Noranda Aluminum’s remaining upstream assets are now the property of New Day Aluminum after having submitted the winning bid at the court-sanctioned bankruptcy auction on Tuesday. Court filings indicate that their bid bested the offer submitted by ARG International AG.
New Day was the designated stalking-horse bidder at auction, beating out ARG, which is the firm that now owns Noranda’s idled smelter at New Madrid, Missouri. New Day’s final offer was US$24.43 million, almost US$3 million better than its previous offer, and almost half a million dollars above ARG’s US$24 million offer.
The principal assets involved in the auction are the 1.2 million metric ton per year aluminium refinery in Gramercy, Louisiana and a bauxite mining operation in St. Ann Parish, Jamaica. These are the last of Noranda’s assets, so the sale completes its Chapter 11 proceedings.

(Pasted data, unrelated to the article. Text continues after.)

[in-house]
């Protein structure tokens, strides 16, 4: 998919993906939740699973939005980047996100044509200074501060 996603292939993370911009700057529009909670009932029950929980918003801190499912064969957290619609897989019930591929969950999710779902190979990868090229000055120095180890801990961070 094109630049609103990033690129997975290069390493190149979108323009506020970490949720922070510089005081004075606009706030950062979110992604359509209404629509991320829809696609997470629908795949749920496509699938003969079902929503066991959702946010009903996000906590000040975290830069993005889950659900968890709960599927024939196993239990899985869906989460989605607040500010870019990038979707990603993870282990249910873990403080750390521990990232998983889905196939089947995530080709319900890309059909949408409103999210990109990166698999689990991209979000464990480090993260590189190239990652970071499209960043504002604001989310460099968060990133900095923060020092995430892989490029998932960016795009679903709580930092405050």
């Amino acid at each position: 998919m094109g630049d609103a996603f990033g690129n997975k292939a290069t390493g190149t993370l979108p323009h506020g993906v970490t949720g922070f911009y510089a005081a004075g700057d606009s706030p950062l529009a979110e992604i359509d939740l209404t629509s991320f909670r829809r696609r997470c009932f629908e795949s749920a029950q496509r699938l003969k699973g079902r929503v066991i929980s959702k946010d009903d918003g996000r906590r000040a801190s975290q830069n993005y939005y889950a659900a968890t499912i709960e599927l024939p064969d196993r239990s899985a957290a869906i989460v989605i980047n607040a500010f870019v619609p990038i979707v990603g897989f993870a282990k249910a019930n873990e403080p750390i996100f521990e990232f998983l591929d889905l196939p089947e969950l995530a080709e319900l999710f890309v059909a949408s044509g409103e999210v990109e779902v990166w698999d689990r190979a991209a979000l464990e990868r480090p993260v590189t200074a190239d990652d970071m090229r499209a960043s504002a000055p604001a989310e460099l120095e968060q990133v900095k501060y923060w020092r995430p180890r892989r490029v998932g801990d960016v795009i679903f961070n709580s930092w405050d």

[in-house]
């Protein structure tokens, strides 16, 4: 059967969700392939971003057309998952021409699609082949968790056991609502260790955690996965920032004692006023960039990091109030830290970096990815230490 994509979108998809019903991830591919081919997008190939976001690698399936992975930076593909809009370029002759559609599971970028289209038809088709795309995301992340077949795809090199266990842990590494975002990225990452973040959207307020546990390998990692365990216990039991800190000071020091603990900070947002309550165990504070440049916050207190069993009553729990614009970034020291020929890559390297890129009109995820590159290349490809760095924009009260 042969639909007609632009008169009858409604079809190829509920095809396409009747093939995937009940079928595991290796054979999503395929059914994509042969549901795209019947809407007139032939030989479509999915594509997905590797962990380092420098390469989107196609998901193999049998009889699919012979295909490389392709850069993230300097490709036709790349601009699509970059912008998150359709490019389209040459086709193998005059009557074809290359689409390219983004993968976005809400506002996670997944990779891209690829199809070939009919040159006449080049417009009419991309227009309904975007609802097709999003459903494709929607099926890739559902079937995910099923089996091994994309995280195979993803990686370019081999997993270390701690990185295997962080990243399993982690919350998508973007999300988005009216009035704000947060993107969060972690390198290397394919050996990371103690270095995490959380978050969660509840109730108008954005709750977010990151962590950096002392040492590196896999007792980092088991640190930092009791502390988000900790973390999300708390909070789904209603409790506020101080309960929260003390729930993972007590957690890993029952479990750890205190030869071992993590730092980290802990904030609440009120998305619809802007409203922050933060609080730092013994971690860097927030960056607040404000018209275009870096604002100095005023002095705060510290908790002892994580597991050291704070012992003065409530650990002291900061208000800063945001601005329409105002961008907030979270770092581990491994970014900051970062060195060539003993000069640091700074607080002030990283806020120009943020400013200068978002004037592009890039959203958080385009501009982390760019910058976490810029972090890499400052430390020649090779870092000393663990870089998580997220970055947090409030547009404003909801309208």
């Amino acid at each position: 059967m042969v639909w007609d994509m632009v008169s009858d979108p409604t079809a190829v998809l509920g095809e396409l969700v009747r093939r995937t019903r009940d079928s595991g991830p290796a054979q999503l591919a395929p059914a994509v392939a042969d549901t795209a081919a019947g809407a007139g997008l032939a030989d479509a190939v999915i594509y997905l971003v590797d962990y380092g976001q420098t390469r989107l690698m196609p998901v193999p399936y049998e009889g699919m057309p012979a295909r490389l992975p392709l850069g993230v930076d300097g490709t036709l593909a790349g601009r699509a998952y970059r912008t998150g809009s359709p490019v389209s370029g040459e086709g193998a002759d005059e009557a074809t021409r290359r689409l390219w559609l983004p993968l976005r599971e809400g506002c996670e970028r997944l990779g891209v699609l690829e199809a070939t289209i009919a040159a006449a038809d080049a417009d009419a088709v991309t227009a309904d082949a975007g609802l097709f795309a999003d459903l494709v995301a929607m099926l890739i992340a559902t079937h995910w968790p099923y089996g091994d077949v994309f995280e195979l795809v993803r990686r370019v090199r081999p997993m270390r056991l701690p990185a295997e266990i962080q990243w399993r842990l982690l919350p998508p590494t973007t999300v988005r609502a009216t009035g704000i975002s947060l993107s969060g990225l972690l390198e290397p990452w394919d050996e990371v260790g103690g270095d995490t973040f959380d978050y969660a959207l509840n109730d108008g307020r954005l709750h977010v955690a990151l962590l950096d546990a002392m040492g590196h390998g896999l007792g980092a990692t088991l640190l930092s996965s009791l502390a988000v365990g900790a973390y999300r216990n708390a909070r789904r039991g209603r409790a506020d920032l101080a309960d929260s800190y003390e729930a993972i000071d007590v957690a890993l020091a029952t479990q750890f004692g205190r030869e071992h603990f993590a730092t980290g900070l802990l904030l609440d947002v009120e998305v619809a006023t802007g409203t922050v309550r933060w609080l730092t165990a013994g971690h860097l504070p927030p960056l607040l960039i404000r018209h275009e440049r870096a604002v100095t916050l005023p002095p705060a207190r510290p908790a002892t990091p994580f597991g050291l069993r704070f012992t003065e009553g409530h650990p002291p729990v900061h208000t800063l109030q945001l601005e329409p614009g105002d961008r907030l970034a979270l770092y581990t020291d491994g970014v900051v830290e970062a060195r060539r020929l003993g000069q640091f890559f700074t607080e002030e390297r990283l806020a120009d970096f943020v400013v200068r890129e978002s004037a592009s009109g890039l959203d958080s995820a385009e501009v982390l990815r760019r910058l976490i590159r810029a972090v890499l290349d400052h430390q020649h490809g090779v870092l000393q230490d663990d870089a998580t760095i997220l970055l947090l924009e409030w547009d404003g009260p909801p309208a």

PJT Partners, a restructuring and special situations group, began drumming up interest in the assets in July. PJT served as Noranda’s investment banker prior to their Chapter 11 filing in February. The firm contacted almost four dozen parties regarding the sale, half of whom executed non-disclosure agreements. A half dozen went on to sign non-binding letters of interest, offering to purchase the assets at prices ranging from between US$35 million and US$125 million.
New Day was chosen after six parties (who remained unidentified) were provided with more extensive financial information and a presentation on the assets in question. After they had been selected as the official stalking-horse bidder, PJT contacted three of the other parties that were part of the six to receive further financial information. None of those parties ultimately followed through with a bid on the sale.
Noranda received a bid from ARG prior to this week’s auction, offering to purchase the aluminium smelter at Gramercy for US$13.7 million. New Day and ARG did not respond to industry media’s request for comment by the time the story went to press.